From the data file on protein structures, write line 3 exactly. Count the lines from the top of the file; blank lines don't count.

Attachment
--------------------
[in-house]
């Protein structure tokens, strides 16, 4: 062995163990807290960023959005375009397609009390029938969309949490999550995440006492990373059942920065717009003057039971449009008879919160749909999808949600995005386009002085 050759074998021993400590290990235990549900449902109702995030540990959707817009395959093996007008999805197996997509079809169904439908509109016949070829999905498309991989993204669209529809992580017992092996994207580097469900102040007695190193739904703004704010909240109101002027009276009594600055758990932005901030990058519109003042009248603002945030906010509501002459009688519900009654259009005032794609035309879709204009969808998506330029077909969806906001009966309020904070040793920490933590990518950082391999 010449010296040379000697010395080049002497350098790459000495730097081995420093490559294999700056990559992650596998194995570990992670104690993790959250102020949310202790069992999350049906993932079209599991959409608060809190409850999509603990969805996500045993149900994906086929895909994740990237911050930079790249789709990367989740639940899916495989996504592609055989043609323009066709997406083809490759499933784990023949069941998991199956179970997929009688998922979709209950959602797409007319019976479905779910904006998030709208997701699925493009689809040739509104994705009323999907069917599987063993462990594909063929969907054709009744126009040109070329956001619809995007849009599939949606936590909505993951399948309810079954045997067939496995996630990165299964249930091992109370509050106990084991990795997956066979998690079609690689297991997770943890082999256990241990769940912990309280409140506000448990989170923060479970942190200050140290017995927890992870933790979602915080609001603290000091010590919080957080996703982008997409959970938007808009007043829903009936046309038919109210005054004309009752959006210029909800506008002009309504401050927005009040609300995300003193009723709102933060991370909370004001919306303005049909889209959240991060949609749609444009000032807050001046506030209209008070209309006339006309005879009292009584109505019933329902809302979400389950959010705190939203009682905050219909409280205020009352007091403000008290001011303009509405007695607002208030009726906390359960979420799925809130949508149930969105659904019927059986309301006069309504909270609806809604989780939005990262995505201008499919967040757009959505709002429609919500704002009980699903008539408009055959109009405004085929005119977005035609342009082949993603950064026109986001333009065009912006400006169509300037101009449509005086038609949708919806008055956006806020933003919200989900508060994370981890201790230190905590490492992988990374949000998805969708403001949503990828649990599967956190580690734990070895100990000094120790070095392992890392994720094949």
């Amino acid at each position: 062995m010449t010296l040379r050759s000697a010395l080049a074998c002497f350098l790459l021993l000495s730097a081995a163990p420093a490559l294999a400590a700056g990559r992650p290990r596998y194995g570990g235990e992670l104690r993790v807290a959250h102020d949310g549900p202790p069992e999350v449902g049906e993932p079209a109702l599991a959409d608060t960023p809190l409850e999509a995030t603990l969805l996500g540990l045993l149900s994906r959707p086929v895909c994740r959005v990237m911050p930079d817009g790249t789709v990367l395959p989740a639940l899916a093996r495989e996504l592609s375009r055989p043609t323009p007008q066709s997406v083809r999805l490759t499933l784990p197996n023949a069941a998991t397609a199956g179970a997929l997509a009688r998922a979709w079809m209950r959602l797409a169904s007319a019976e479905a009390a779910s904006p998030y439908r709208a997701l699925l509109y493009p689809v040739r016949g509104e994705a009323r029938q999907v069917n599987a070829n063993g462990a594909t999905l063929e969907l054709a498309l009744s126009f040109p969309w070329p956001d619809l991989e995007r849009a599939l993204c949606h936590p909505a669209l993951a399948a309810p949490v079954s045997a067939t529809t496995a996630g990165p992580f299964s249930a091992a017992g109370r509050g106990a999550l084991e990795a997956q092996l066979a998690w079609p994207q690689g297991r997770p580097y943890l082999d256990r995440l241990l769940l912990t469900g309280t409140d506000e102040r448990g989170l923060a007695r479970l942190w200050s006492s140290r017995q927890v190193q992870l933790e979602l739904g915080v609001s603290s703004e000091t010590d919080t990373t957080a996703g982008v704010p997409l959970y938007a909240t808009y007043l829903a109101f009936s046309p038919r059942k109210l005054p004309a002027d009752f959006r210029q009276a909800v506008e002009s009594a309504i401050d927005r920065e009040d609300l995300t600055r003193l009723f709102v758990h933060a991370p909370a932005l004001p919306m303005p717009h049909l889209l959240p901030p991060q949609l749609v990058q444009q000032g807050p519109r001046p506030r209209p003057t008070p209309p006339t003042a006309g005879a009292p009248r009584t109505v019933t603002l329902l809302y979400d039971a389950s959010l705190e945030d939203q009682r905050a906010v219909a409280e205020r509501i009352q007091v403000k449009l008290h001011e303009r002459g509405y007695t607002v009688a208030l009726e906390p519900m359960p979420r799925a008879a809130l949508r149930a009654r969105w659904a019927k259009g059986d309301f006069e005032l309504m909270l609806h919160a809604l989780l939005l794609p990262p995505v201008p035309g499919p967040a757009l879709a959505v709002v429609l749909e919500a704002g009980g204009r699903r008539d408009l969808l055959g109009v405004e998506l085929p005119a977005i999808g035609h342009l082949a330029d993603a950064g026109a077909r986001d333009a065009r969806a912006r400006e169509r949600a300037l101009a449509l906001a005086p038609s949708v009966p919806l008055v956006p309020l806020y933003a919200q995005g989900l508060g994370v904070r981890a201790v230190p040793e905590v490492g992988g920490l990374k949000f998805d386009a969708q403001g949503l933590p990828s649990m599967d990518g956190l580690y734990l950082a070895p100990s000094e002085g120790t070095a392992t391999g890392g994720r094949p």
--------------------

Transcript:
């Amino acid at each position: 062995m010449t010296l040379r050759s000697a010395l080049a074998c002497f350098l790459l021993l000495s730097a081995a163990p420093a490559l294999a400590a700056g990559r992650p290990r596998y194995g570990g235990e992670l104690r993790v807290a959250h102020d949310g549900p202790p069992e999350v449902g049906e993932p079209a109702l599991a959409d608060t960023p809190l409850e999509a995030t603990l969805l996500g540990l045993l149900s994906r959707p086929v895909c994740r959005v990237m911050p930079d817009g790249t789709v990367l395959p989740a639940l899916a093996r495989e996504l592609s375009r055989p043609t323009p007008q066709s997406v083809r999805l490759t499933l784990p197996n023949a069941a998991t397609a199956g179970a997929l997509a009688r998922a979709w079809m209950r959602l797409a169904s007319a019976e479905a009390a779910s904006p998030y439908r709208a997701l699925l509109y493009p689809v040739r016949g509104e994705a009323r029938q999907v069917n599987a070829n063993g462990a594909t999905l063929e969907l054709a498309l009744s126009f040109p969309w070329p956001d619809l991989e995007r849009a599939l993204c949606h936590p909505a669209l993951a399948a309810p949490v079954s045997a067939t529809t496995a996630g990165p992580f299964s249930a091992a017992g109370r509050g106990a999550l084991e990795a997956q092996l066979a998690w079609p994207q690689g297991r997770p580097y943890l082999d256990r995440l241990l769940l912990t469900g309280t409140d506000e102040r448990g989170l923060a007695r479970l942190w200050s006492s140290r017995q927890v190193q992870l933790e979602l739904g915080v609001s603290s703004e000091t010590d919080t990373t957080a996703g982008v704010p997409l959970y938007a909240t808009y007043l829903a109101f009936s046309p038919r059942k109210l005054p004309a002027d009752f959006r210029q009276a909800v506008e002009s009594a309504i401050d927005r920065e009040d609300l995300t600055r003193l009723f709102v758990h933060a991370p909370a932005l004001p919306m303005p717009h049909l889209l959240p901030p991060q949609l749609v990058q444009q000032g807050p519109r001046p506030r209209p003057t008070p209309p006339t003042a006309g005879a009292p009248r009584t109505v019933t603002l329902l809302y979400d039971a389950s959010l705190e945030d939203q009682r905050a906010v219909a409280e205020r509501i009352q007091v403000k449009l008290h001011e303009r002459g509405y007695t607002v009688a208030l009726e906390p519900m359960p979420r799925a008879a809130l949508r149930a009654r969105w659904a019927k259009g059986d309301f006069e005032l309504m909270l609806h919160a809604l989780l939005l794609p990262p995505v201008p035309g499919p967040a757009l879709a959505v709002v429609l749909e919500a704002g009980g204009r699903r008539d408009l969808l055959g109009v405004e998506l085929p005119a977005i999808g035609h342009l082949a330029d993603a950064g026109a077909r986001d333009a065009r969806a912006r400006e169509r949600a300037l101009a449509l906001a005086p038609s949708v009966p919806l008055v956006p309020l806020y933003a919200q995005g989900l508060g994370v904070r981890a201790v230190p040793e905590v490492g992988g920490l990374k949000f998805d386009a969708q403001g949503l933590p990828s649990m599967d990518g956190l580690y734990l950082a070895p100990s000094e002085g120790t070095a392992t391999g890392g994720r094949p």